Methodological issues in volumetric magnetic resonance imaging of the brain in the Edinburgh High Risk Project

H C Whalley, J N Kestelman, J E Rimmington, A Kelso, S S Abukmeil, J J Best, E C Johnstone, S M Lawrie

Research output: Contribution to journalArticlepeer-review


The Edinburgh High Risk Project is a longitudinal study of brain structure (and function) in subjects at high risk of developing schizophrenia in the next 5-10 years for genetic reasons. In this article we describe the methods of volumetric analysis of structural magnetic resonance images used in the study. We also consider potential sources of error in these methods: the validity of our image analysis techniques; inter- and intra-rater reliability; possible positional variation; and thresholding criteria used in separating brain from cerebro-spinal fluid (CSF). Investigation with a phantom test object (of similar imaging characteristics to the brain) provided evidence for the validity of our image acquisition and analysis techniques. Both inter- and intra-rater reliability were found to be good in whole brain measures but less so for smaller regions. There were no statistically significant differences in positioning across the three study groups (patients with schizophrenia, high risk subjects and normal volunteers). A new technique for thresholding MRI scans longitudinally is described (the 'rescale' method) and compared with our established method (thresholding by eye). Few differences between the two techniques were seen at 3- and 6-month follow-up. These findings demonstrate the validity and reliability of the structural MRI analysis techniques used in the Edinburgh High Risk Project, and highlight methodological issues of general concern in cross-sectional and longitudinal studies of brain structure in healthy control subjects and neuropsychiatric populations.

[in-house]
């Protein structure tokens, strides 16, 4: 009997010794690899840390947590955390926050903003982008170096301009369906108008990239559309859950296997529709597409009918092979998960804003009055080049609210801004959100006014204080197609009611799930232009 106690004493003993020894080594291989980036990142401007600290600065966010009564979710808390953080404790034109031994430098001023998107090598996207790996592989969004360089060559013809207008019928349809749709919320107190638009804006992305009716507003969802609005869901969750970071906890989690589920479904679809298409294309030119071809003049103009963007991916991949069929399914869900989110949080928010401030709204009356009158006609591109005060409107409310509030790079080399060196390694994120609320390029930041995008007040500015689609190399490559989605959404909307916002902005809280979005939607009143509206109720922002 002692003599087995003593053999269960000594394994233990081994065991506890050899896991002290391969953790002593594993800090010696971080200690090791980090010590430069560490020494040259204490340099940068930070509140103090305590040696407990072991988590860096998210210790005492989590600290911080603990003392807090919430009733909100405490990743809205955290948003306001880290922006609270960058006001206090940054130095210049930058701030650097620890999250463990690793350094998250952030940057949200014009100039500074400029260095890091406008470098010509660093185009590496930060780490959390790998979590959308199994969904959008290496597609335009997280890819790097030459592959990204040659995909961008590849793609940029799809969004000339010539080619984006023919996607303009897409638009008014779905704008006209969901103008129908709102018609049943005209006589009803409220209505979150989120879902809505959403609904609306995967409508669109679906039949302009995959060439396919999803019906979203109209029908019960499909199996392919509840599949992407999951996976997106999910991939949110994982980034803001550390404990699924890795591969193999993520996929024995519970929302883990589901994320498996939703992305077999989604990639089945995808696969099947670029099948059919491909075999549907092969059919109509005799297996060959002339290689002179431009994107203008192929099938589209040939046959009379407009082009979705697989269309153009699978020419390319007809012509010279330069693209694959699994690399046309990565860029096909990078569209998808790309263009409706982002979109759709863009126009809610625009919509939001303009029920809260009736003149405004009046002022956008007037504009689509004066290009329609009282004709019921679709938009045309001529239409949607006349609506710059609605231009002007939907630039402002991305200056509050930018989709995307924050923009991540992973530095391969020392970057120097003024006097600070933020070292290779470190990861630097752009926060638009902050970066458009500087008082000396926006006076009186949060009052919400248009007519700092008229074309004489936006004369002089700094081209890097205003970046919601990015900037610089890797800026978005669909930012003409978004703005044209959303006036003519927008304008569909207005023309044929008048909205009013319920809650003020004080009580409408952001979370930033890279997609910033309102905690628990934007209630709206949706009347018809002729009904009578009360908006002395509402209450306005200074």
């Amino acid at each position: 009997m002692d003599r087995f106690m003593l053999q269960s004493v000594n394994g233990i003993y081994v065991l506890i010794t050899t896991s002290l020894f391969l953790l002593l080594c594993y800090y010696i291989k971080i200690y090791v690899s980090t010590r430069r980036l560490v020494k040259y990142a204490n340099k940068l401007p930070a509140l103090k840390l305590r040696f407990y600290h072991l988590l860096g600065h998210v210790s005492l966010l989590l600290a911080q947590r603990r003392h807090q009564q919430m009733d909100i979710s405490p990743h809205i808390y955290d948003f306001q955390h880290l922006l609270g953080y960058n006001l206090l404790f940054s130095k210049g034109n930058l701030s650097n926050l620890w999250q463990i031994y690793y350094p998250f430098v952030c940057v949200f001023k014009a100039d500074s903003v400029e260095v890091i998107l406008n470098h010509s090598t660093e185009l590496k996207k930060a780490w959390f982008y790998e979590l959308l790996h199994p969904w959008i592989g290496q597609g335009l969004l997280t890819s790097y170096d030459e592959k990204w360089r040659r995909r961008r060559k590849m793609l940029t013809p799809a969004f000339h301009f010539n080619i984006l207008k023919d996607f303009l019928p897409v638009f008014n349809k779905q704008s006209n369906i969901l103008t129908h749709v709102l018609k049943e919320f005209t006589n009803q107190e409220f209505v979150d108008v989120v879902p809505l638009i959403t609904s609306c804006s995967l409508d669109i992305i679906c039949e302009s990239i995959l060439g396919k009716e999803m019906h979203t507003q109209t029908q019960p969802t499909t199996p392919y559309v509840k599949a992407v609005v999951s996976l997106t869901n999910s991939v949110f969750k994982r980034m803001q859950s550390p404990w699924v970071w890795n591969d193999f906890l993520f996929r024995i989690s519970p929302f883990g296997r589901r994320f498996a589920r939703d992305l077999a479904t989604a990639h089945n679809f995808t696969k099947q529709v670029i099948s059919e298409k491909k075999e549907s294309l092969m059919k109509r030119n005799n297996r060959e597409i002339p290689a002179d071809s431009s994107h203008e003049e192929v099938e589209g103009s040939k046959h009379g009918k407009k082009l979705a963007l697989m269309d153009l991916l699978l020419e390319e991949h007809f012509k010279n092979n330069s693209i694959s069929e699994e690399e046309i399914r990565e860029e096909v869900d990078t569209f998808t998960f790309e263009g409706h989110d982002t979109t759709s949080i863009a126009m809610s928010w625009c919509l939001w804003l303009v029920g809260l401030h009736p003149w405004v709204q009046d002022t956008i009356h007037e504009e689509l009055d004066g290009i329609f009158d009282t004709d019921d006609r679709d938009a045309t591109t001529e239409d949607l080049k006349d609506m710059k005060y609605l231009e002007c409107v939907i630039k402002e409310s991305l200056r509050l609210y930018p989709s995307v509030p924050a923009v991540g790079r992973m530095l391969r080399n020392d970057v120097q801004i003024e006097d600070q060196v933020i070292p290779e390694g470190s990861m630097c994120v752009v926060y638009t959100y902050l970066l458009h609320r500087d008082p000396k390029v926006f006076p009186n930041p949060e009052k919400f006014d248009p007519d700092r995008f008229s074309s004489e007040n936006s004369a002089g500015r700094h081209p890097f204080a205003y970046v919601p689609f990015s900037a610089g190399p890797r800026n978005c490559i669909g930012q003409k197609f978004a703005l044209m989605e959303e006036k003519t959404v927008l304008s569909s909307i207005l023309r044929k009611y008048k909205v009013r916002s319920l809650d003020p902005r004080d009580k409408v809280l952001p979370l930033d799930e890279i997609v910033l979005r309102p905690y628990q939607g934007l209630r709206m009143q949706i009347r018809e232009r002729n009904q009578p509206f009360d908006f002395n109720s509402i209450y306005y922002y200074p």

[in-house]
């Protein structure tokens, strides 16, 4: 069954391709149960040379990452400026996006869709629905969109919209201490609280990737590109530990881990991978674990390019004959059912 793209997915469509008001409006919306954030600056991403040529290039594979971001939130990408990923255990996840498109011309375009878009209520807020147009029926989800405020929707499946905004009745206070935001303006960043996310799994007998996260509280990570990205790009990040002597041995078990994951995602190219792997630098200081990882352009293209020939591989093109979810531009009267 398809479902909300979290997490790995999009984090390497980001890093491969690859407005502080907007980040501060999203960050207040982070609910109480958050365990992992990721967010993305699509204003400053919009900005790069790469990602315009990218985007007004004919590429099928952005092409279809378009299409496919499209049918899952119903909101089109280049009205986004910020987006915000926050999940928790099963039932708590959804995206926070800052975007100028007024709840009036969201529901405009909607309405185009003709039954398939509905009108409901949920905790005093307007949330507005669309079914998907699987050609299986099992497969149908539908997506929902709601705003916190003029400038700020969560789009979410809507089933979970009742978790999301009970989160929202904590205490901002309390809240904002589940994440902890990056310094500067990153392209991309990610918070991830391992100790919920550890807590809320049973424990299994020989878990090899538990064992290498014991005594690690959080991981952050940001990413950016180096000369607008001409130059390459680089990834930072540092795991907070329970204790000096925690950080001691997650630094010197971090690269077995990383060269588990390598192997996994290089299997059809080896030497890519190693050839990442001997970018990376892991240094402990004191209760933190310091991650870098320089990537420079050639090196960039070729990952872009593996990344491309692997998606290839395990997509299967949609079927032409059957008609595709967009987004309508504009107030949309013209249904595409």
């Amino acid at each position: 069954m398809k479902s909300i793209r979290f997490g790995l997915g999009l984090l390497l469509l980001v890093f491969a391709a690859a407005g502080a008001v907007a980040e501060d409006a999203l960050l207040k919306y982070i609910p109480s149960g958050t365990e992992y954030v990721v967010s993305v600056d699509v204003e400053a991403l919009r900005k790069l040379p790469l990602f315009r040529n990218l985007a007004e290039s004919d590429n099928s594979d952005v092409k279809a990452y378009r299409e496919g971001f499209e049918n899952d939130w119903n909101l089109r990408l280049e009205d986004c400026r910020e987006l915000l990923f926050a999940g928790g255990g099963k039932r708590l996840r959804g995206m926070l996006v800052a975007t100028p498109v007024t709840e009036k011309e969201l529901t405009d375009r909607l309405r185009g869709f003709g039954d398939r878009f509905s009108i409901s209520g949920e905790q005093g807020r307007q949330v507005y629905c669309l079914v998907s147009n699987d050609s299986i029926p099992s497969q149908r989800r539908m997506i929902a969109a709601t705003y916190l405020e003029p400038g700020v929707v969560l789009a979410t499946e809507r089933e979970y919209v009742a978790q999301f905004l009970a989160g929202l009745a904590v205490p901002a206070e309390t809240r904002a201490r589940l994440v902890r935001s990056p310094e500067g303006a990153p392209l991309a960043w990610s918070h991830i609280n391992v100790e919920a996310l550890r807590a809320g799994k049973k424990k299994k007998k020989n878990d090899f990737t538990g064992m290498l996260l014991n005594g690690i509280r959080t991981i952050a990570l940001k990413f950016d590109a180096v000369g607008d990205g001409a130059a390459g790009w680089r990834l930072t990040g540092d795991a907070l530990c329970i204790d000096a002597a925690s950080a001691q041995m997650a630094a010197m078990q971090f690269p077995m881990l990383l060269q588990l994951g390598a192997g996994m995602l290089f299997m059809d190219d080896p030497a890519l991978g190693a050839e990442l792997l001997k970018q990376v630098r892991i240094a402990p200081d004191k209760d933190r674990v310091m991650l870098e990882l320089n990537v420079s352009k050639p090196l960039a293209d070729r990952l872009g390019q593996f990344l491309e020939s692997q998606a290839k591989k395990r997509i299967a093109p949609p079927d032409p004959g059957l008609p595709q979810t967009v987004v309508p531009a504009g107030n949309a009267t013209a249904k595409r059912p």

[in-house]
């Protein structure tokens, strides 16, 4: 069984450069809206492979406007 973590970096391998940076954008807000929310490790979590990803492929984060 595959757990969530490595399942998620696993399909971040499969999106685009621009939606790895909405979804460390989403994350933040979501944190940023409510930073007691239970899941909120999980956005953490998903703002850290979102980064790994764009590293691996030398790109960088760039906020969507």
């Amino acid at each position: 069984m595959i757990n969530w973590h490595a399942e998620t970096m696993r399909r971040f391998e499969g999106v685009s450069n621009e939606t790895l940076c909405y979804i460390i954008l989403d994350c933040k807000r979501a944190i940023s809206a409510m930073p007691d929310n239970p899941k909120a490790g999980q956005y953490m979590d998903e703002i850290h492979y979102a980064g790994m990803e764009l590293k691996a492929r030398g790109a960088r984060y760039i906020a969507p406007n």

Original languageEnglish
Pages (from-to)31-44
Number of pages14
JournalPsychiatry Research
Issue number1
Publication statusPublished - 30 Jul 1999


  • Adolescent
  • Adult
  • Brain
  • Case-Control Studies
  • Female
  • Follow-Up Studies
  • Great Britain
  • Humans
  • Image Interpretation, Computer-Assisted
  • Image Processing, Computer-Assisted
  • Longitudinal Studies
  • Magnetic Resonance Imaging
  • Male
  • Observer Variation
  • Reproducibility of Results
  • Schizophrenia

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